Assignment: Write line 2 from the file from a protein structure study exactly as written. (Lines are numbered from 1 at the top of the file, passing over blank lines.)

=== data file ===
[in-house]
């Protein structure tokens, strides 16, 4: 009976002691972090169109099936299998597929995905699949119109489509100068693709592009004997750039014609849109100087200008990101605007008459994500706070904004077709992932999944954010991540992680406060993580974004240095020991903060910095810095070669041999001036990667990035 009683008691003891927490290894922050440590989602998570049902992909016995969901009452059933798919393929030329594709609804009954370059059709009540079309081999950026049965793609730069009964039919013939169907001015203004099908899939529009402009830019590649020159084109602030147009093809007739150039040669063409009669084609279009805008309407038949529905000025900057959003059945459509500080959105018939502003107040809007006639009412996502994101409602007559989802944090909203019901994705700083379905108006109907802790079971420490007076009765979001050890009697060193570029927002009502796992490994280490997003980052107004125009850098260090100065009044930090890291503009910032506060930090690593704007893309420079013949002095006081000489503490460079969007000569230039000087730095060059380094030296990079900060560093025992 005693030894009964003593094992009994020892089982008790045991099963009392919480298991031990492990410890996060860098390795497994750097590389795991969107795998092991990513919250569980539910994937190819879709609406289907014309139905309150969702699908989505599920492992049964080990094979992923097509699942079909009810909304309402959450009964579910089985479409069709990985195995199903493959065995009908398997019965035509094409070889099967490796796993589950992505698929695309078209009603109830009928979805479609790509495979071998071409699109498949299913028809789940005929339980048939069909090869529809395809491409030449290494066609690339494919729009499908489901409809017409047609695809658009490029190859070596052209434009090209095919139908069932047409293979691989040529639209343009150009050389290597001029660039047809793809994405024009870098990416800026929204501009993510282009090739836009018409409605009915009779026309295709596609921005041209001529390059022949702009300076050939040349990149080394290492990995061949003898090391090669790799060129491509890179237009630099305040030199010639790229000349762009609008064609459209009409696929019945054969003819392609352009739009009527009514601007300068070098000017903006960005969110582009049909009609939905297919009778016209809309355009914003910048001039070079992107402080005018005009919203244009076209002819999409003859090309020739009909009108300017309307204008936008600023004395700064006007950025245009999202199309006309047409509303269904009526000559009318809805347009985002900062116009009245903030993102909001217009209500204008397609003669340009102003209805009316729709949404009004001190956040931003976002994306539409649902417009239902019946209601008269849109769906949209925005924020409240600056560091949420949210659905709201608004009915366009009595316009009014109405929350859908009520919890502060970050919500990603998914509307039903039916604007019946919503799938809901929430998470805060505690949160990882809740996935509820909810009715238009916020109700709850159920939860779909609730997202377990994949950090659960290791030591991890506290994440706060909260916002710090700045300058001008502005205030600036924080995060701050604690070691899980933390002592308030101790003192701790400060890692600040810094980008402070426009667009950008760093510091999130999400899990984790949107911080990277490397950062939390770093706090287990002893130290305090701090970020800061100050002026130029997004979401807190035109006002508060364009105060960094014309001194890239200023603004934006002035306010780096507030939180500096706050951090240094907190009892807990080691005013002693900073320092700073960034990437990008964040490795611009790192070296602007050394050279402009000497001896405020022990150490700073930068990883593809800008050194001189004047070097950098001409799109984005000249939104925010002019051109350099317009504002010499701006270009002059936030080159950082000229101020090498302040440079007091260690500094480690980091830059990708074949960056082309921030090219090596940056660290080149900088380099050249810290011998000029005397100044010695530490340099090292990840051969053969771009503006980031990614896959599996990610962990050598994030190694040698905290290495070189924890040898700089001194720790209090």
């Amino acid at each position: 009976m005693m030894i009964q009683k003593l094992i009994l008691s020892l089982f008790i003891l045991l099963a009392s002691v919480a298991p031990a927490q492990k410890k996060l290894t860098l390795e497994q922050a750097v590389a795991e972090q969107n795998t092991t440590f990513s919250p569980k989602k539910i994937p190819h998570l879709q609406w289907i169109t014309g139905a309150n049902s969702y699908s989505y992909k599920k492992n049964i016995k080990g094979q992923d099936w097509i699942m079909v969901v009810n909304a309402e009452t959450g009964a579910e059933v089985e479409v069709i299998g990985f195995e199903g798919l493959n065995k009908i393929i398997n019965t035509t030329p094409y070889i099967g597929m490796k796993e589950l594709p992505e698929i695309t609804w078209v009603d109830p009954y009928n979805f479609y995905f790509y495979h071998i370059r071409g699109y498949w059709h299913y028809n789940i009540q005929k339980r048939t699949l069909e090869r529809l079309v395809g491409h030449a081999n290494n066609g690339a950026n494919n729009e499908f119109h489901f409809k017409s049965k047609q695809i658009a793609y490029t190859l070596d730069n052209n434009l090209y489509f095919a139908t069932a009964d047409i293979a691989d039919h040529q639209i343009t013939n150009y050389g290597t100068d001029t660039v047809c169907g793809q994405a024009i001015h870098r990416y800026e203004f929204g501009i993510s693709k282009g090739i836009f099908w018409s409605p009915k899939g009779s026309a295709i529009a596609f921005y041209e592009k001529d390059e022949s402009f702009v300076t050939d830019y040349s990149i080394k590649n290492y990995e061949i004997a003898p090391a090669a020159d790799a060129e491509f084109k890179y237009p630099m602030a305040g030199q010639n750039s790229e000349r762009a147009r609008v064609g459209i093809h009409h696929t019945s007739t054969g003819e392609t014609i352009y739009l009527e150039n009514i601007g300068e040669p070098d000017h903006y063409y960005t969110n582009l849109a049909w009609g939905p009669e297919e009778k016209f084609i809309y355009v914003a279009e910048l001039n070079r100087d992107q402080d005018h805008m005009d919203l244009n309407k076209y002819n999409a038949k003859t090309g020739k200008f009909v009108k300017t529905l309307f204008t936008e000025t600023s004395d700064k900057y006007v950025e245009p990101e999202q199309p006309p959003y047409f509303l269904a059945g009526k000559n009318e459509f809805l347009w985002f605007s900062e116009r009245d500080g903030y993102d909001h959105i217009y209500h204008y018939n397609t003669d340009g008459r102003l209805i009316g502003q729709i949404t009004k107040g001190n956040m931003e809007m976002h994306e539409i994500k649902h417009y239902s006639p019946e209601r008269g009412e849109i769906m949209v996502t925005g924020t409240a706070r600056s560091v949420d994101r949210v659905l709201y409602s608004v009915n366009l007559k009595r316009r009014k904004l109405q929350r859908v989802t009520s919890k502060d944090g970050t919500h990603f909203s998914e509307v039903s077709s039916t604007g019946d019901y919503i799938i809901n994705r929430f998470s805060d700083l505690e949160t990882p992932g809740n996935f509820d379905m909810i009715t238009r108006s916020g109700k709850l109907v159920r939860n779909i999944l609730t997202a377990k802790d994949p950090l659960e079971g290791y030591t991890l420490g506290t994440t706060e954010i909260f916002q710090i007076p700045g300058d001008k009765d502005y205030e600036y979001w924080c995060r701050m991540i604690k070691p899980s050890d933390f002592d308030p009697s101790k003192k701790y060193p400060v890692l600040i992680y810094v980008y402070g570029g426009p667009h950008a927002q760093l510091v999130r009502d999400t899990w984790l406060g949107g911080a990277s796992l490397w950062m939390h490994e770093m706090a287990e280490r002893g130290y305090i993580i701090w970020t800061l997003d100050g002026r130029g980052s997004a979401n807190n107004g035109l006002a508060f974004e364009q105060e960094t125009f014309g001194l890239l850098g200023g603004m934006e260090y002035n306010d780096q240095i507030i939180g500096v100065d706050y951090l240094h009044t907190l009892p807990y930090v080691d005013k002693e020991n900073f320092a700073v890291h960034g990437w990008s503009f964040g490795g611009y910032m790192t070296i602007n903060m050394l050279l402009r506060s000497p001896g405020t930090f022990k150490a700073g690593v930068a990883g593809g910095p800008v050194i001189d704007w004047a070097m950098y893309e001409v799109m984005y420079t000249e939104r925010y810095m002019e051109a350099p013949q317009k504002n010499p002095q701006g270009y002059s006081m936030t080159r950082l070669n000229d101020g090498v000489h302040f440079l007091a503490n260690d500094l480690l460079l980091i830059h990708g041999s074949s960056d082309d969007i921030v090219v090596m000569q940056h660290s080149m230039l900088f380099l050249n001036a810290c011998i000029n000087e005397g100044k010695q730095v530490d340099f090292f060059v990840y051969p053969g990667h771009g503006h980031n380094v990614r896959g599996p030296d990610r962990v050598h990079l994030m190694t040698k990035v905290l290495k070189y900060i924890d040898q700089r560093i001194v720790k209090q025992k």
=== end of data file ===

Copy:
């Protein structure tokens, strides 16, 4: 009976002691972090169109099936299998597929995905699949119109489509100068693709592009004997750039014609849109100087200008990101605007008459994500706070904004077709992932999944954010991540992680406060993580974004240095020991903060910095810095070669041999001036990667990035 009683008691003891927490290894922050440590989602998570049902992909016995969901009452059933798919393929030329594709609804009954370059059709009540079309081999950026049965793609730069009964039919013939169907001015203004099908899939529009402009830019590649020159084109602030147009093809007739150039040669063409009669084609279009805008309407038949529905000025900057959003059945459509500080959105018939502003107040809007006639009412996502994101409602007559989802944090909203019901994705700083379905108006109907802790079971420490007076009765979001050890009697060193570029927002009502796992490994280490997003980052107004125009850098260090100065009044930090890291503009910032506060930090690593704007893309420079013949002095006081000489503490460079969007000569230039000087730095060059380094030296990079900060560093025992 005693030894009964003593094992009994020892089982008790045991099963009392919480298991031990492990410890996060860098390795497994750097590389795991969107795998092991990513919250569980539910994937190819879709609406289907014309139905309150969702699908989505599920492992049964080990094979992923097509699942079909009810909304309402959450009964579910089985479409069709990985195995199903493959065995009908398997019965035509094409070889099967490796796993589950992505698929695309078209009603109830009928979805479609790509495979071998071409699109498949299913028809789940005929339980048939069909090869529809395809491409030449290494066609690339494919729009499908489901409809017409047609695809658009490029190859070596052209434009090209095919139908069932047409293979691989040529639209343009150009050389290597001029660039047809793809994405024009870098990416800026929204501009993510282009090739836009018409409605009915009779026309295709596609921005041209001529390059022949702009300076050939040349990149080394290492990995061949003898090391090669790799060129491509890179237009630099305040030199010639790229000349762009609008064609459209009409696929019945054969003819392609352009739009009527009514601007300068070098000017903006960005969110582009049909009609939905297919009778016209809309355009914003910048001039070079992107402080005018005009919203244009076209002819999409003859090309020739009909009108300017309307204008936008600023004395700064006007950025245009999202199309006309047409509303269904009526000559009318809805347009985002900062116009009245903030993102909001217009209500204008397609003669340009102003209805009316729709949404009004001190956040931003976002994306539409649902417009239902019946209601008269849109769906949209925005924020409240600056560091949420949210659905709201608004009915366009009595316009009014109405929350859908009520919890502060970050919500990603998914509307039903039916604007019946919503799938809901929430998470805060505690949160990882809740996935509820909810009715238009916020109700709850159920939860779909609730997202377990994949950090659960290791030591991890506290994440706060909260916002710090700045300058001008502005205030600036924080995060701050604690070691899980933390002592308030101790003192701790400060890692600040810094980008402070426009667009950008760093510091999130999400899990984790949107911080990277490397950062939390770093706090287990002893130290305090701090970020800061100050002026130029997004979401807190035109006002508060364009105060960094014309001194890239200023603004934006002035306010780096507030939180500096706050951090240094907190009892807990080691005013002693900073320092700073960034990437990008964040490795611009790192070296602007050394050279402009000497001896405020022990150490700073930068990883593809800008050194001189004047070097950098001409799109984005000249939104925010002019051109350099317009504002010499701006270009002059936030080159950082000229101020090498302040440079007091260690500094480690980091830059990708074949960056082309921030090219090596940056660290080149900088380099050249810290011998000029005397100044010695530490340099090292990840051969053969771009503006980031990614896959599996990610962990050598994030190694040698905290290495070189924890040898700089001194720790209090």